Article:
Teen Talk: 10 Ways to Help Your Teen Stay Centered During the Turbulent YearsFeb 01, 2008 03:00AM ● By Mimi Doe
Today’s teens face overwhelming issues—peer pressure, widespread instances of substance abuse, concerns about sexuality, the academic stress of high school, the risks and freedom of driving and the worry about getting into a good college. It’s no wonder that these years often become filled with poor decision-making and are such a beleaguered battleground between parents and teens.
The following 10 guiding principles from my book, Nurturing Your Teenager’s Soul, enable teens to develop an internal framework and moral compass to stay centered during these turbulent years.
Principle 1: Realize that You are Part of Something Bigger
A connection with spirituality sustains teenagers throughout their inherently rocky transition into adulthood. A spirited life is much more than decisions about faith. Kids want and need to define their own sense of spirituality. Parents can join their teens in this exploration as their children look for an understanding of the universe and an individual sense of spirituality.
Principle 2: Understand that All Life is Connected and has Meaning
Adolescents need opportunities to recognize that they are not alone—no matter how different from their peers they may feel. Teens hunger to be a part of something. Their need for acceptance runs deep. Nature unconditionally accepts them. Support your teens in developing a deeper connection with the natural world. Participating in social activism and reaching out to others in need also gives teens assurance that they are connected and can make a difference.
Principle 3: Words can Change Lives
Tell your teenagers how they delight you, how much you respect their choices, or about your appreciation of the way they solved a problem. We need to remember that teens typically struggle with a low self-image at the same time that their need for love and acceptance is at an all time high. Now is the time to flood them with positive words. Loving words from a parent fuel a child, no matter what his age. Your positive authentic words can be the grace that salves his fragile ego.
Principle 4: Listen Fully and Acknowledge Deeply
In a survey by SpiritualParenting.com teens were asked: “What do you wish your parents did differently?” Their response was unexpected. They didn’t want more freedom, a later curfew or another gadget. Instead, teens wished that their parents actually listened to them more often. A typical response was: “I would love it if my mom was around more often to hear what was going on in my life. We rarely catch up.” Teens simply want to be heard and respected.
Principle 5: Supported Dreams Manifest Miracles
By helping teens nurture their internal vision of who they are, we may be able to spare them years spent pursuing goals far astray from their personal dreams. We can help them find an authentic sense of purpose in the world: something that comes from connecting the deep currents in their hearts with the abilities of their hands and minds. When parents help kids identify what brings meaning to their daily activities, it helps supply the answer to the fundamental spiritual question: “Why am I here?”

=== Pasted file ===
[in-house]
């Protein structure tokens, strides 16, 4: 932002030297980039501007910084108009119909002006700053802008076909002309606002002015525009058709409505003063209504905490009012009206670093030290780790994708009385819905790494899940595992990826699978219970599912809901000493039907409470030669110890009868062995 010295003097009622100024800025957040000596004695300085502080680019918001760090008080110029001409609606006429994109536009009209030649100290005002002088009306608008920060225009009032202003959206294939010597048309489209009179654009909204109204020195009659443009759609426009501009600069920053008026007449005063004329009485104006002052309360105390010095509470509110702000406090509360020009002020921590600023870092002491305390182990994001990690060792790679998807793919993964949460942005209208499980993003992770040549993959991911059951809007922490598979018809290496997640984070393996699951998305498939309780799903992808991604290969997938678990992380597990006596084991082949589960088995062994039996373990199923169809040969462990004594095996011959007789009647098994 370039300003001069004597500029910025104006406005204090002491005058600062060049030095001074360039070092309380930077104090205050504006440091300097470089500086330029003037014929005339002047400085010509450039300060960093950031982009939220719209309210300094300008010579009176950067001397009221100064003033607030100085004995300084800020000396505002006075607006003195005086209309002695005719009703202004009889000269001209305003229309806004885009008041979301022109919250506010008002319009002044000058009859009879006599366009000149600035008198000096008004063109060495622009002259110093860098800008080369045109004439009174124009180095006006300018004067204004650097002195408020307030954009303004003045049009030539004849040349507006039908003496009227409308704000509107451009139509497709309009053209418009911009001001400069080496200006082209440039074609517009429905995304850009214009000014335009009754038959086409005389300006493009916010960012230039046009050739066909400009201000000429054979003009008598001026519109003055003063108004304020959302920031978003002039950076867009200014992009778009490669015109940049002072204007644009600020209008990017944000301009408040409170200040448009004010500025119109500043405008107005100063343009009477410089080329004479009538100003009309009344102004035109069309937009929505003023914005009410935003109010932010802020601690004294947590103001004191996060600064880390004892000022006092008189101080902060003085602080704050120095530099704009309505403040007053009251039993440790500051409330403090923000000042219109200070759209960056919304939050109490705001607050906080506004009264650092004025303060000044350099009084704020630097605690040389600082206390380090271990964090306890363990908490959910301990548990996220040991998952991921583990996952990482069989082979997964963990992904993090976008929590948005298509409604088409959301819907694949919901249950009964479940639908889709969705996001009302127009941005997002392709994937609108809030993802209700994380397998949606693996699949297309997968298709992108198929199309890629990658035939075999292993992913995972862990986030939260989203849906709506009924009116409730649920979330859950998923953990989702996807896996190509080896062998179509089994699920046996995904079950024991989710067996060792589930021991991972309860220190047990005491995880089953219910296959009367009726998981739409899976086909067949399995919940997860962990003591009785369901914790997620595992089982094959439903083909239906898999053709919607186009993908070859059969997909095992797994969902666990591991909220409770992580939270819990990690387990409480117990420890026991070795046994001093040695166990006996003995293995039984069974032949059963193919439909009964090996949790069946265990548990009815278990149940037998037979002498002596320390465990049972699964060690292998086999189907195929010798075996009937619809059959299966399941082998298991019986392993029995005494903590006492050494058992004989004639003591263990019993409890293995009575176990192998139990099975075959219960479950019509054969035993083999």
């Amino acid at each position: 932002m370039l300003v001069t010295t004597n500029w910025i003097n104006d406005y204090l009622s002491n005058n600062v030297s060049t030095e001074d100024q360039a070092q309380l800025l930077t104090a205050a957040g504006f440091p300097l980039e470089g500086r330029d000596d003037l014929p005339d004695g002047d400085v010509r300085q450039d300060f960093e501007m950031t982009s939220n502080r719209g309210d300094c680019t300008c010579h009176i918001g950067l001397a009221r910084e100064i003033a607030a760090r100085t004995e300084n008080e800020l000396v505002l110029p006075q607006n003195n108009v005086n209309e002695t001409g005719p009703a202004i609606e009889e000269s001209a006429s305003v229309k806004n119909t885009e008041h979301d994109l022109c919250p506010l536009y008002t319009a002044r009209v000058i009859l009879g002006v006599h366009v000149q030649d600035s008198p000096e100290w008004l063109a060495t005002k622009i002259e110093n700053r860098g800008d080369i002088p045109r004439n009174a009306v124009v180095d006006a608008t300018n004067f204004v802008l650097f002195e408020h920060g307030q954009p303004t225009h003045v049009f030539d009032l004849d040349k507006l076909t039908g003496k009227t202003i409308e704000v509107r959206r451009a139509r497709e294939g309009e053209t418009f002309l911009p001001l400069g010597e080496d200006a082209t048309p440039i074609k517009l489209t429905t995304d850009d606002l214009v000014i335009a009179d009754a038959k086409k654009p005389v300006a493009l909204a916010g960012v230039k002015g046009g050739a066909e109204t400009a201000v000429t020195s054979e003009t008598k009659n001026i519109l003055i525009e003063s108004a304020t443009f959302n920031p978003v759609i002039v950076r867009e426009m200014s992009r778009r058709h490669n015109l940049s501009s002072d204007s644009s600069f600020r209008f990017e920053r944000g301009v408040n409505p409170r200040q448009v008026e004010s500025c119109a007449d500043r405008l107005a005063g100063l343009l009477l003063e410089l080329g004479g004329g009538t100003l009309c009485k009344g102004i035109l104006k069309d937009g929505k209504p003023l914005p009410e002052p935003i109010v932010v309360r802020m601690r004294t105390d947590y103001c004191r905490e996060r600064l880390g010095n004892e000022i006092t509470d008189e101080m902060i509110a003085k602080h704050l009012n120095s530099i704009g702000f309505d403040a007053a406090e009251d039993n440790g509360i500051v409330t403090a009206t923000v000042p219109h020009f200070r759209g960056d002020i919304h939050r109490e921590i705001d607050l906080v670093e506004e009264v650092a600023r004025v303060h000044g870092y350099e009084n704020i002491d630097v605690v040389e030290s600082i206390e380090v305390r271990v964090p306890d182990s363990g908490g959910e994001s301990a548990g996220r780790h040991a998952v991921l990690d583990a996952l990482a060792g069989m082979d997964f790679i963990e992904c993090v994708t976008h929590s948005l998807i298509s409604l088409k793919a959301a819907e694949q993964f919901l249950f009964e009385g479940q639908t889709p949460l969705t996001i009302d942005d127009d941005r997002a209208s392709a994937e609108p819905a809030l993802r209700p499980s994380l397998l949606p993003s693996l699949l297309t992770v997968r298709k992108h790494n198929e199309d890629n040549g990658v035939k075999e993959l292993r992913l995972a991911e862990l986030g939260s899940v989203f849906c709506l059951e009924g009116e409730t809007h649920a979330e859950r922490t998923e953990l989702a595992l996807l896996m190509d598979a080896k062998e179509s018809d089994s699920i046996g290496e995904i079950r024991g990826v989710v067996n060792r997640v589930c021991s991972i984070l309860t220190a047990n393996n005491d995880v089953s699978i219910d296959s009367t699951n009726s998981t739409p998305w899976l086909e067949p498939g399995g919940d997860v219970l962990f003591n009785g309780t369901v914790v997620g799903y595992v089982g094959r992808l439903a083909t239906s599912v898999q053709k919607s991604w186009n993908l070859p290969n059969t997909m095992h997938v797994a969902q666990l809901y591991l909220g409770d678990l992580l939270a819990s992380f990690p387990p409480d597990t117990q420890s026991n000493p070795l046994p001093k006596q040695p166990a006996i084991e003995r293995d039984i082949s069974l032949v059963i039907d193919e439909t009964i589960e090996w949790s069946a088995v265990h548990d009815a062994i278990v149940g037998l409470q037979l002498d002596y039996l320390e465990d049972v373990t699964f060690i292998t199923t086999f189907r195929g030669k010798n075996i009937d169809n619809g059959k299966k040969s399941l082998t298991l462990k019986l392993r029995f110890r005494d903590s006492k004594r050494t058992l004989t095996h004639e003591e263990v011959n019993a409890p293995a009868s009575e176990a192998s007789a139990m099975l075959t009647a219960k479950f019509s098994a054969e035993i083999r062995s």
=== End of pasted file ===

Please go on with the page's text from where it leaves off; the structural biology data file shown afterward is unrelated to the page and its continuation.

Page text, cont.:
It’s the small day-to-day stuff
that can shift a tense relationship
with your teen.
Principle 6: Awaken Wonder and Spirit Flows
Teens crave magic—that moment when time stands still, and we’re drawn outside our usual busy selves to find something rich and peaceful. Experiences and perceptions that go beyond the ordinary soothe a soulful yearning. But in the teen years, wide-eyed wonder isn’t cool. Teens have to learn how to silence their ever-present internal critic in order to be fully present in an experience. It’s hard to be in awe if you’re worried about how your hair looks.
Principle 7: Remain Flexibly Firm
Parents have to be willing to shift the rules and become more flexible so that their kids can mature into their fully-realized selves. By the time children reach their teen years, many parents have gotten complacent about setting rules and creating family guidelines. Revisiting these parameters provides vital perceptions of safety and predictability that allow teens to function freely.
Principle 8: Be What You Want to See
Teenage Research Unlimited found that 70 percent of teenagers name their mom or dad as the person they most admire. Parents need to realize that who we are is much more important than what we say during these years. Teens, while unwilling to listen to our words of wisdom, learn volumes from observing us even when we think they’re not paying the remotest attention.
Principle 9: Let Go and Trust
Everyone hits rough patches in parenting. These can occur almost daily during adolescence. But it’s critical during these most trying of times to release our own feelings of shame, guilt, frustration and pain and remember that we are in spiritual partnership with our teenagers. By letting go of the feelings of struggle, we can strengthen ourselves in the peace of trust. We must trust while still keeping a watchful eye out for their safe passage.
Principle 10: Each Day Offers Possibility of Renewal
Beginning anew usually means making small changes in the right direction rather than achieving quantum leaps toward a perfect relationship. Truly, it’s the small day-to-day stuff that can shift a tense relationship with your teen: one thoughtful compliment a day, replacing irritation with understanding, or suggesting options rather than insisting upon specific solutions. Just when you’ve been counting the months until they leave the nest, suddenly a whole new direction takes root, and you find yourself enjoying your precious and rebellious child.
Mimi Doe is the author of Nurturing Your Teenager’s Soul, A Practical Guide to Raising a Kind, Honorable, Compassionate Teen (Perigee) and founder of www.SpiritualParenting.com.